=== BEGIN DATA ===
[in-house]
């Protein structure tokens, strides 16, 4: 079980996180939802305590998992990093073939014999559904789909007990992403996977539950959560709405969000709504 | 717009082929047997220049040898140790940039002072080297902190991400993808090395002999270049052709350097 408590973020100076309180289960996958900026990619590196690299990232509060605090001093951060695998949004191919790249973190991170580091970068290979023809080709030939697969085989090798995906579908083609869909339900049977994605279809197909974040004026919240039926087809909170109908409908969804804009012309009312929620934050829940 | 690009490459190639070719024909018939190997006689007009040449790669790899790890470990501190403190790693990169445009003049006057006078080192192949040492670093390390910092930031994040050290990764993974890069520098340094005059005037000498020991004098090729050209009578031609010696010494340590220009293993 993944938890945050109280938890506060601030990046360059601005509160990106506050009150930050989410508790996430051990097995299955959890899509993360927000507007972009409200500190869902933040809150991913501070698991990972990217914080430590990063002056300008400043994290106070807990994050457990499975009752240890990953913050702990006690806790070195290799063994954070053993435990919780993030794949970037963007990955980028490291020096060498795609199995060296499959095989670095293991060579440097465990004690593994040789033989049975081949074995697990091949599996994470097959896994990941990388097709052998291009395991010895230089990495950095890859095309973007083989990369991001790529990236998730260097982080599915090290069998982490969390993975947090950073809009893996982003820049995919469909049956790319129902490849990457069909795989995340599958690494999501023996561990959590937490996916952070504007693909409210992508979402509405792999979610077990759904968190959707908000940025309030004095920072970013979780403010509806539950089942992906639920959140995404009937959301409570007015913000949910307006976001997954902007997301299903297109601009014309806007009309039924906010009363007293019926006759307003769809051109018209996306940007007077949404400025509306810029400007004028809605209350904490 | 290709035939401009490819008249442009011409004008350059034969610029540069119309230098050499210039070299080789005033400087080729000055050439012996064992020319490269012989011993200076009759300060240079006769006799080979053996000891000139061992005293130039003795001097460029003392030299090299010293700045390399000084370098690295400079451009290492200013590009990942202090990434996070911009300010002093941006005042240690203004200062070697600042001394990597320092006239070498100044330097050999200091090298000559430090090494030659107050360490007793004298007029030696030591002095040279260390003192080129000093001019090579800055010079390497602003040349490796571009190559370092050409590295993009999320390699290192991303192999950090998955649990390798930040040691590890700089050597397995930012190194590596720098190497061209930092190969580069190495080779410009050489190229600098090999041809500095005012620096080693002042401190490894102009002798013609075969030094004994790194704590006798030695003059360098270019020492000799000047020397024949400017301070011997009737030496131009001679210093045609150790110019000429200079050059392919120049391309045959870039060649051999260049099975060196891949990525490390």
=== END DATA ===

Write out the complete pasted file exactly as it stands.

[in-house]
């Protein structure tokens, strides 16, 4: 079980996180939802305590998992990093073939014999559904789909007990992403996977539950959560709405969000709504 | 717009082929047997220049040898140790940039002072080297902190991400993808090395002999270049052709350097 408590973020100076309180289960996958900026990619590196690299990232509060605090001093951060695998949004191919790249973190991170580091970068290979023809080709030939697969085989090798995906579908083609869909339900049977994605279809197909974040004026919240039926087809909170109908409908969804804009012309009312929620934050829940 | 690009490459190639070719024909018939190997006689007009040449790669790899790890470990501190403190790693990169445009003049006057006078080192192949040492670093390390910092930031994040050290990764993974890069520098340094005059005037000498020991004098090729050209009578031609010696010494340590220009293993 993944938890945050109280938890506060601030990046360059601005509160990106506050009150930050989410508790996430051990097995299955959890899509993360927000507007972009409200500190869902933040809150991913501070698991990972990217914080430590990063002056300008400043994290106070807990994050457990499975009752240890990953913050702990006690806790070195290799063994954070053993435990919780993030794949970037963007990955980028490291020096060498795609199995060296499959095989670095293991060579440097465990004690593994040789033989049975081949074995697990091949599996994470097959896994990941990388097709052998291009395991010895230089990495950095890859095309973007083989990369991001790529990236998730260097982080599915090290069998982490969390993975947090950073809009893996982003820049995919469909049956790319129902490849990457069909795989995340599958690494999501023996561990959590937490996916952070504007693909409210992508979402509405792999979610077990759904968190959707908000940025309030004095920072970013979780403010509806539950089942992906639920959140995404009937959301409570007015913000949910307006976001997954902007997301299903297109601009014309806007009309039924906010009363007293019926006759307003769809051109018209996306940007007077949404400025509306810029400007004028809605209350904490 | 290709035939401009490819008249442009011409004008350059034969610029540069119309230098050499210039070299080789005033400087080729000055050439012996064992020319490269012989011993200076009759300060240079006769006799080979053996000891000139061992005293130039003795001097460029003392030299090299010293700045390399000084370098690295400079451009290492200013590009990942202090990434996070911009300010002093941006005042240690203004200062070697600042001394990597320092006239070498100044330097050999200091090298000559430090090494030659107050360490007793004298007029030696030591002095040279260390003192080129000093001019090579800055010079390497602003040349490796571009190559370092050409590295993009999320390699290192991303192999950090998955649990390798930040040691590890700089050597397995930012190194590596720098190497061209930092190969580069190495080779410009050489190229600098090999041809500095005012620096080693002042401190490894102009002798013609075969030094004994790194704590006798030695003059360098270019020492000799000047020397024949400017301070011997009737030496131009001679210093045609150790110019000429200079050059392919120049391309045959870039060649051999260049099975060196891949990525490390």